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For this essay I have chosen to examine the domestic and international media coverage of the conviction of Amanda Knox, and its aftermath in three contrasting newspaper articles.

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English GCSE Coursework Choose a prominent news story and discuss its portrayal in at least three different newspapers or news websites. For this essay I have chosen to examine the domestic and international media coverage of the conviction of Amanda Knox, and its aftermath in three contrasting newspaper articles. I have chosen to look at articles from the tabloid newspaper The Sun (http://www.thesun.co.uk/sol/homepage/news/2760509/Meredith-Kerchers-family-talk-about-their-devastation-of-her-murder.html), the conservative broadsheet, The Telegraph (http://www.telegraph.co.uk/news/worldnews/europe/italy/6737900/Amanda-Knox-guilty...-but-of-what.html) and the American broadsheet, The Washington Post (http://www.washingtonpost.com/wp-dyn/content/article/2009/12/04/AR2009120405010.html); all three articles have been viewed in their online format on the respective newspaper websites. I will demonstrate through the use of comparative textual analysis that an article can never be completely objective. Different bias exists in all three articles, and despite attempts at neutrality an article will always have elements of bias in it, and so it is necessary for the reader to be aware of the ways in which an agenda is presented so to as form an informed opinion on events and not be clouded by media interpretation. I will begin with The Sun's report of the 07 December 2009. "Meredith's murder has torn our lives apart". The Sun's readership is to a large extent made up of people from socio-economic bands C and D, a large proportion of which is under thirty. ...read more.


How reliable was the DNA evidence? Was Rudy Guede, already convicted, the sole killer?"), is deliberately sowing doubt amongst its readership by presenting argument as fact, and thus providing the reader with ammunition to dismiss or at the very least question Knox's alleged guilt. The article begins by describing the "ingredients" that culminated in the murder of Kercher and trial of Knox, which in turn suggests a planned and calculated attempt by the media to portray Knox as a killer. The calculation of the "recipe" metaphor suggests that Knox has been caught by a plan outside of her control. Contrasting and conflicting adjectives are used throughout the opening paragraph, "laborious... gung-ho... titillating...grotesquely". These paint a deliberately dramatic and exaggerated picture of events at their most theatrical. This proliferation of adjectives is alienating, encouraging the reader to draw back a little from the "official story" and be more critical. The Telegraph describes Knox's reaction to the news of a guilty verdict as "Amanda Knox collapsed sobbing into the arms of her solicitor... shaking uncontrollably, she screamed: ("No, no")". The initial response of the reader would probably be negative. The immediate reaction might be to dismiss Knox as a hysterical and psychotic woman bent on seeking attention. However, when viewed as a whole with the rest of this broadly positive piece it becomes altogether more sympathetic. ...read more.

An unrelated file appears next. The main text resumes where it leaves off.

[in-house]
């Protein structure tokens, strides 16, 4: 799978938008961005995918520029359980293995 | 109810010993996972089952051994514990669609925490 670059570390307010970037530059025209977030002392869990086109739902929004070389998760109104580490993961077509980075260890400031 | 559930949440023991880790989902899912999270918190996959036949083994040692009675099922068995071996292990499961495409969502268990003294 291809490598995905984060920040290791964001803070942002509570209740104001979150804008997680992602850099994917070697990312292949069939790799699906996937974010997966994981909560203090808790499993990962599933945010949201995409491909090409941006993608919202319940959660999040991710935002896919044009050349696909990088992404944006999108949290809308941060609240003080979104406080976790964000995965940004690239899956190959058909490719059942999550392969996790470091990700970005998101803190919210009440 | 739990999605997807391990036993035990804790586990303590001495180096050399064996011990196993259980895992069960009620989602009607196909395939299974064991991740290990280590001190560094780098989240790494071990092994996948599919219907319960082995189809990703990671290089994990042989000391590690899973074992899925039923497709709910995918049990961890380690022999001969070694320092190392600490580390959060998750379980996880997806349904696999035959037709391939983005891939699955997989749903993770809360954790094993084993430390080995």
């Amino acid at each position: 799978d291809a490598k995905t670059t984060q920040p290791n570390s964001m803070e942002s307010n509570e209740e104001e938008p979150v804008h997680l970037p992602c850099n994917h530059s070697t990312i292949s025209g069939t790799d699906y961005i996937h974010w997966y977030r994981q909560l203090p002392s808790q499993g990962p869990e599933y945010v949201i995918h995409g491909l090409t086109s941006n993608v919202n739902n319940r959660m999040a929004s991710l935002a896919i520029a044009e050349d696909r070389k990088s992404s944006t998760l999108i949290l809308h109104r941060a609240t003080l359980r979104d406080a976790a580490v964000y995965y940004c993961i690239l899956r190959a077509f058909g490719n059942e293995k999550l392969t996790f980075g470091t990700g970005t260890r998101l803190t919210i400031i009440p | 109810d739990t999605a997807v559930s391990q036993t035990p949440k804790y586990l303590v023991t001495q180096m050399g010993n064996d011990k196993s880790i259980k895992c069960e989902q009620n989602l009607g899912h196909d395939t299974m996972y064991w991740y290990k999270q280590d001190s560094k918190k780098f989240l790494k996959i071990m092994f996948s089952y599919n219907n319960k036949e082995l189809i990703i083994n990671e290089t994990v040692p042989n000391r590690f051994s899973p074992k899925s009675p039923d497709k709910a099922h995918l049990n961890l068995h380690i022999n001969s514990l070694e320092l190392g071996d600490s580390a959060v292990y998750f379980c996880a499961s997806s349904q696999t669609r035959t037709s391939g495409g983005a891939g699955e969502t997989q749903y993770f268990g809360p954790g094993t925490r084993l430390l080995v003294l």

The focus of The Sun's article is Meredith Kercher's family in the aftermath of her death. This is a human interest piece, its primary focus being the human suffering of the victim's family rather than the trial. This article has been written so to as appeal to an uneducated and populist readership, who seek entertainment above all else (although it may appear cynical to refer to The Sun's piece as a tool for generating entertainment, this is their aim). The focus of The Telegraph is the re-examination of evidence and a reconsidered evaluation of events prior to and subsequent killing of Kercher. Though this is an opinion piece, it does have subtle elements of investigative journalism. It demonstrates this is shown through the suggestion of Knox's innocence, contrary to the orthodoxy of general public opinion. This article is designed to appeal to an intellectually sophisticated reader; this is seen through its subtle intentions and varied vocabulary. The focus of The Washington Post is the factual representation of the event, and of the three is the most neutral in its portrayal of the perpetrators. However it does display elements of bias towards Knox, and in so doing appeals to the American patriotic and nationalistic reader. These examples underline the importance of using more than one media source, and to be aware of the subtle influences which underpin the presentation of media issues. ...read more.

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